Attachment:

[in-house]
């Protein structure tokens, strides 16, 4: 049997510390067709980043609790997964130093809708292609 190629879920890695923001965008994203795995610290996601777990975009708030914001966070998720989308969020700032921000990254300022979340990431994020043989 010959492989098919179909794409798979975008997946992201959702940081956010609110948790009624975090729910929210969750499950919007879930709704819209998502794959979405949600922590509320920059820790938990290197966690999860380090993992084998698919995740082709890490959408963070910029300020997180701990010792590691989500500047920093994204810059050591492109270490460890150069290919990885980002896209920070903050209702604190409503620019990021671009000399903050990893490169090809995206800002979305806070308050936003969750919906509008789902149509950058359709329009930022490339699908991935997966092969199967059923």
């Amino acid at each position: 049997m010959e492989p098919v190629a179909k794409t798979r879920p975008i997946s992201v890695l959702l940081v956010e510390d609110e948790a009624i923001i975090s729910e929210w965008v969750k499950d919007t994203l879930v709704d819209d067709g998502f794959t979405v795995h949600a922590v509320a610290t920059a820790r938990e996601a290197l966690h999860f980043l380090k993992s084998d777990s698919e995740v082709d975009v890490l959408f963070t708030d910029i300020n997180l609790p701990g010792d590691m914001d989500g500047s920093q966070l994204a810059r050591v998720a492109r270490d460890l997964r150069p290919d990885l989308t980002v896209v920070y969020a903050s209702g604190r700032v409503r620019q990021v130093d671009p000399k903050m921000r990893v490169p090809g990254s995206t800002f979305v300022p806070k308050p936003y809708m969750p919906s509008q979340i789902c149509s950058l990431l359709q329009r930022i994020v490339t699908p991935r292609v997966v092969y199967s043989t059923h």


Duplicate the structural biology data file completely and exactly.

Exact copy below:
[in-house]
């Protein structure tokens, strides 16, 4: 049997510390067709980043609790997964130093809708292609 190629879920890695923001965008994203795995610290996601777990975009708030914001966070998720989308969020700032921000990254300022979340990431994020043989 010959492989098919179909794409798979975008997946992201959702940081956010609110948790009624975090729910929210969750499950919007879930709704819209998502794959979405949600922590509320920059820790938990290197966690999860380090993992084998698919995740082709890490959408963070910029300020997180701990010792590691989500500047920093994204810059050591492109270490460890150069290919990885980002896209920070903050209702604190409503620019990021671009000399903050990893490169090809995206800002979305806070308050936003969750919906509008789902149509950058359709329009930022490339699908991935997966092969199967059923």
């Amino acid at each position: 049997m010959e492989p098919v190629a179909k794409t798979r879920p975008i997946s992201v890695l959702l940081v956010e510390d609110e948790a009624i923001i975090s729910e929210w965008v969750k499950d919007t994203l879930v709704d819209d067709g998502f794959t979405v795995h949600a922590v509320a610290t920059a820790r938990e996601a290197l966690h999860f980043l380090k993992s084998d777990s698919e995740v082709d975009v890490l959408f963070t708030d910029i300020n997180l609790p701990g010792d590691m914001d989500g500047s920093q966070l994204a810059r050591v998720a492109r270490d460890l997964r150069p290919d990885l989308t980002v896209v920070y969020a903050s209702g604190r700032v409503r620019q990021v130093d671009p000399k903050m921000r990893v490169p090809g990254s995206t800002f979305v300022p806070k308050p936003y809708m969750p919906s509008q979340i789902c149509s950058l990431l359709q329009r930022i994020v490339t699908p991935r292609v997966v092969y199967s043989t059923h």